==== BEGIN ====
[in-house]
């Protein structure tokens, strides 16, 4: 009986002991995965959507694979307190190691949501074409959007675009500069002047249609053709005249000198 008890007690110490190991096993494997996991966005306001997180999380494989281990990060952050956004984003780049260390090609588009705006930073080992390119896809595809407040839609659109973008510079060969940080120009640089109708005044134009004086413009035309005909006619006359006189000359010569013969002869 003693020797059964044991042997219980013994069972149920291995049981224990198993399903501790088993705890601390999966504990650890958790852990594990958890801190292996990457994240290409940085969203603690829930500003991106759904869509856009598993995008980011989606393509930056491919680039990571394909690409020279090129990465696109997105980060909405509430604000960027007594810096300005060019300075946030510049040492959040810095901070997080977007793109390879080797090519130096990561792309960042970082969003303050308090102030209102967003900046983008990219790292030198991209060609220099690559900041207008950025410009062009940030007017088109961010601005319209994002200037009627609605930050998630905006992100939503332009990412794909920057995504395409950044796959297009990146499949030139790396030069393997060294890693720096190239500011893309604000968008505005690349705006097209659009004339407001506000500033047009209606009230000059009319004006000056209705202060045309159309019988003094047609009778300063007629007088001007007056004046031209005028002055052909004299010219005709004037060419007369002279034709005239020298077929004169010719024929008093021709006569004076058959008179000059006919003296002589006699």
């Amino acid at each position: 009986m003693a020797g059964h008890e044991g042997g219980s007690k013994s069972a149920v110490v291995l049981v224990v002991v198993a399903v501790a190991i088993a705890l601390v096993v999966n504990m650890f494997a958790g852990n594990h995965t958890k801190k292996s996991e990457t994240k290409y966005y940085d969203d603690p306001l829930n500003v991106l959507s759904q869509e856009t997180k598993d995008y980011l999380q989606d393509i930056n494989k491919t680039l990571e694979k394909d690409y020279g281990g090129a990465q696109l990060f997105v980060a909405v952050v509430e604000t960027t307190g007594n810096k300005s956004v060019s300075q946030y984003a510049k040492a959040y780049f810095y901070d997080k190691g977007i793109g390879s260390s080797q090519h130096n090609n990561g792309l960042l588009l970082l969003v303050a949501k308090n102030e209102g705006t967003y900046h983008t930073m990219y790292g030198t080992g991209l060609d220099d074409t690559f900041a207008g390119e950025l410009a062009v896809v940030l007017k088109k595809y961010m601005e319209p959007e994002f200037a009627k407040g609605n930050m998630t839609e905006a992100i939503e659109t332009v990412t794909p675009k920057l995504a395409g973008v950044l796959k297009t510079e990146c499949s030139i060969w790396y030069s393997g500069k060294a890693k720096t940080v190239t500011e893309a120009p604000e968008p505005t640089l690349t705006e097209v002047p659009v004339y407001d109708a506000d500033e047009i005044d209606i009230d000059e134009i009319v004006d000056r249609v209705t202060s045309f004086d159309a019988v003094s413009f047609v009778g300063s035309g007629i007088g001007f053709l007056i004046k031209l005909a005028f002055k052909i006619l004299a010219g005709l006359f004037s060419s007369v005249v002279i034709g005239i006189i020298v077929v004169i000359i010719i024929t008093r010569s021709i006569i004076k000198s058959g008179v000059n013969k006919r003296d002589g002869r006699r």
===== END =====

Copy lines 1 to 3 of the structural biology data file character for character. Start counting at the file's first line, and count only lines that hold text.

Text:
[in-house]
């Protein structure tokens, strides 16, 4: 009986002991995965959507694979307190190691949501074409959007675009500069002047249609053709005249000198 008890007690110490190991096993494997996991966005306001997180999380494989281990990060952050956004984003780049260390090609588009705006930073080992390119896809595809407040839609659109973008510079060969940080120009640089109708005044134009004086413009035309005909006619006359006189000359010569013969002869 003693020797059964044991042997219980013994069972149920291995049981224990198993399903501790088993705890601390999966504990650890958790852990594990958890801190292996990457994240290409940085969203603690829930500003991106759904869509856009598993995008980011989606393509930056491919680039990571394909690409020279090129990465696109997105980060909405509430604000960027007594810096300005060019300075946030510049040492959040810095901070997080977007793109390879080797090519130096990561792309960042970082969003303050308090102030209102967003900046983008990219790292030198991209060609220099690559900041207008950025410009062009940030007017088109961010601005319209994002200037009627609605930050998630905006992100939503332009990412794909920057995504395409950044796959297009990146499949030139790396030069393997060294890693720096190239500011893309604000968008505005690349705006097209659009004339407001506000500033047009209606009230000059009319004006000056209705202060045309159309019988003094047609009778300063007629007088001007007056004046031209005028002055052909004299010219005709004037060419007369002279034709005239020298077929004169010719024929008093021709006569004076058959008179000059006919003296002589006699």
């Amino acid at each position: 009986m003693a020797g059964h008890e044991g042997g219980s007690k013994s069972a149920v110490v291995l049981v224990v002991v198993a399903v501790a190991i088993a705890l601390v096993v999966n504990m650890f494997a958790g852990n594990h995965t958890k801190k292996s996991e990457t994240k290409y966005y940085d969203d603690p306001l829930n500003v991106l959507s759904q869509e856009t997180k598993d995008y980011l999380q989606d393509i930056n494989k491919t680039l990571e694979k394909d690409y020279g281990g090129a990465q696109l990060f997105v980060a909405v952050v509430e604000t960027t307190g007594n810096k300005s956004v060019s300075q946030y984003a510049k040492a959040y780049f810095y901070d997080k190691g977007i793109g390879s260390s080797q090519h130096n090609n990561g792309l960042l588009l970082l969003v303050a949501k308090n102030e209102g705006t967003y900046h983008t930073m990219y790292g030198t080992g991209l060609d220099d074409t690559f900041a207008g390119e950025l410009a062009v896809v940030l007017k088109k595809y961010m601005e319209p959007e994002f200037a009627k407040g609605n930050m998630t839609e905006a992100i939503e659109t332009v990412t794909p675009k920057l995504a395409g973008v950044l796959k297009t510079e990146c499949s030139i060969w790396y030069s393997g500069k060294a890693k720096t940080v190239t500011e893309a120009p604000e968008p505005t640089l690349t705006e097209v002047p659009v004339y407001d109708a506000d500033e047009i005044d209606i009230d000059e134009i009319v004006d000056r249609v209705t202060s045309f004086d159309a019988v003094s413009f047609v009778g300063s035309g007629i007088g001007f053709l007056i004046k031209l005909a005028f002055k052909i006619l004299a010219g005709l006359f004037s060419s007369v005249v002279i034709g005239i006189i020298v077929v004169i000359i010719i024929t008093r010569s021709i006569i004076k000198s058959g008179v000059n013969k006919r003296d002589g002869r006699r």